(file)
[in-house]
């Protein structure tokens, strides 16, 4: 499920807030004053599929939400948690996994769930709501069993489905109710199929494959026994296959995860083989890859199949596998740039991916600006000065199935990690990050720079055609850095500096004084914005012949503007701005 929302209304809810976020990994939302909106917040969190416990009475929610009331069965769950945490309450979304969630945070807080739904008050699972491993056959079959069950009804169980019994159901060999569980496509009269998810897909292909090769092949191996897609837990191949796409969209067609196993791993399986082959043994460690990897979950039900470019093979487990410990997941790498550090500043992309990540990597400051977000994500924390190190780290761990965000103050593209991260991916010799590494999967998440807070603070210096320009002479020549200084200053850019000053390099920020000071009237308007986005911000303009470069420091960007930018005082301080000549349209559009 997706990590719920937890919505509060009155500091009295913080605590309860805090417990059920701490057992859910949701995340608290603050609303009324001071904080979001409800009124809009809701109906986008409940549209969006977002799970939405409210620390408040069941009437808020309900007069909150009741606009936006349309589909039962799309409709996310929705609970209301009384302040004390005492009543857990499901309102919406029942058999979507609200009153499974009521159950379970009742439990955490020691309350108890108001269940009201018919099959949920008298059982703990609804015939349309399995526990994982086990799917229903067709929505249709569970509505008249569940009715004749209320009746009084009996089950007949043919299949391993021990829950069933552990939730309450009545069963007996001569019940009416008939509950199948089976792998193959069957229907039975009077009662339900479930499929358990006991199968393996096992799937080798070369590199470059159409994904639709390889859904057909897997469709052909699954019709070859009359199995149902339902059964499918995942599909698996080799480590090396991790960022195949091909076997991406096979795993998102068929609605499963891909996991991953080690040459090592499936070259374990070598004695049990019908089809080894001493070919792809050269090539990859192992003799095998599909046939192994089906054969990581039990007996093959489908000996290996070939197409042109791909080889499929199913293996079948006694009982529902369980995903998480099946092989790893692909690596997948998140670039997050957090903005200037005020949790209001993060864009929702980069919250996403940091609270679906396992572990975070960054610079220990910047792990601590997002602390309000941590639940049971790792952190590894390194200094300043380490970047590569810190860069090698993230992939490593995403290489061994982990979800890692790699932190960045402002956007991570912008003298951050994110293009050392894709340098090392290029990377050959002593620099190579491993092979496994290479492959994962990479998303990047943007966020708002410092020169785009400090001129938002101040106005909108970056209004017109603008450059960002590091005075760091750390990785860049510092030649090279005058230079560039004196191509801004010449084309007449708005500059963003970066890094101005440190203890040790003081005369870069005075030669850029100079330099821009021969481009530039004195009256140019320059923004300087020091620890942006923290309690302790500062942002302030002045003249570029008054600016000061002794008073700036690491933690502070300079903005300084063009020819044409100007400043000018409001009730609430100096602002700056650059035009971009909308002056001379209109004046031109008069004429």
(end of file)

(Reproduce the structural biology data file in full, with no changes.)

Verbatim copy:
[in-house]
């Protein structure tokens, strides 16, 4: 499920807030004053599929939400948690996994769930709501069993489905109710199929494959026994296959995860083989890859199949596998740039991916600006000065199935990690990050720079055609850095500096004084914005012949503007701005 929302209304809810976020990994939302909106917040969190416990009475929610009331069965769950945490309450979304969630945070807080739904008050699972491993056959079959069950009804169980019994159901060999569980496509009269998810897909292909090769092949191996897609837990191949796409969209067609196993791993399986082959043994460690990897979950039900470019093979487990410990997941790498550090500043992309990540990597400051977000994500924390190190780290761990965000103050593209991260991916010799590494999967998440807070603070210096320009002479020549200084200053850019000053390099920020000071009237308007986005911000303009470069420091960007930018005082301080000549349209559009 997706990590719920937890919505509060009155500091009295913080605590309860805090417990059920701490057992859910949701995340608290603050609303009324001071904080979001409800009124809009809701109906986008409940549209969006977002799970939405409210620390408040069941009437808020309900007069909150009741606009936006349309589909039962799309409709996310929705609970209301009384302040004390005492009543857990499901309102919406029942058999979507609200009153499974009521159950379970009742439990955490020691309350108890108001269940009201018919099959949920008298059982703990609804015939349309399995526990994982086990799917229903067709929505249709569970509505008249569940009715004749209320009746009084009996089950007949043919299949391993021990829950069933552990939730309450009545069963007996001569019940009416008939509950199948089976792998193959069957229907039975009077009662339900479930499929358990006991199968393996096992799937080798070369590199470059159409994904639709390889859904057909897997469709052909699954019709070859009359199995149902339902059964499918995942599909698996080799480590090396991790960022195949091909076997991406096979795993998102068929609605499963891909996991991953080690040459090592499936070259374990070598004695049990019908089809080894001493070919792809050269090539990859192992003799095998599909046939192994089906054969990581039990007996093959489908000996290996070939197409042109791909080889499929199913293996079948006694009982529902369980995903998480099946092989790893692909690596997948998140670039997050957090903005200037005020949790209001993060864009929702980069919250996403940091609270679906396992572990975070960054610079220990910047792990601590997002602390309000941590639940049971790792952190590894390194200094300043380490970047590569810190860069090698993230992939490593995403290489061994982990979800890692790699932190960045402002956007991570912008003298951050994110293009050392894709340098090392290029990377050959002593620099190579491993092979496994290479492959994962990479998303990047943007966020708002410092020169785009400090001129938002101040106005909108970056209004017109603008450059960002590091005075760091750390990785860049510092030649090279005058230079560039004196191509801004010449084309007449708005500059963003970066890094101005440190203890040790003081005369870069005075030669850029100079330099821009021969481009530039004195009256140019320059923004300087020091620890942006923290309690302790500062942002302030002045003249570029008054600016000061002794008073700036690491933690502070300079903005300084063009020819044409100007400043000018409001009730609430100096602002700056650059035009971009909308002056001379209109004046031109008069004429």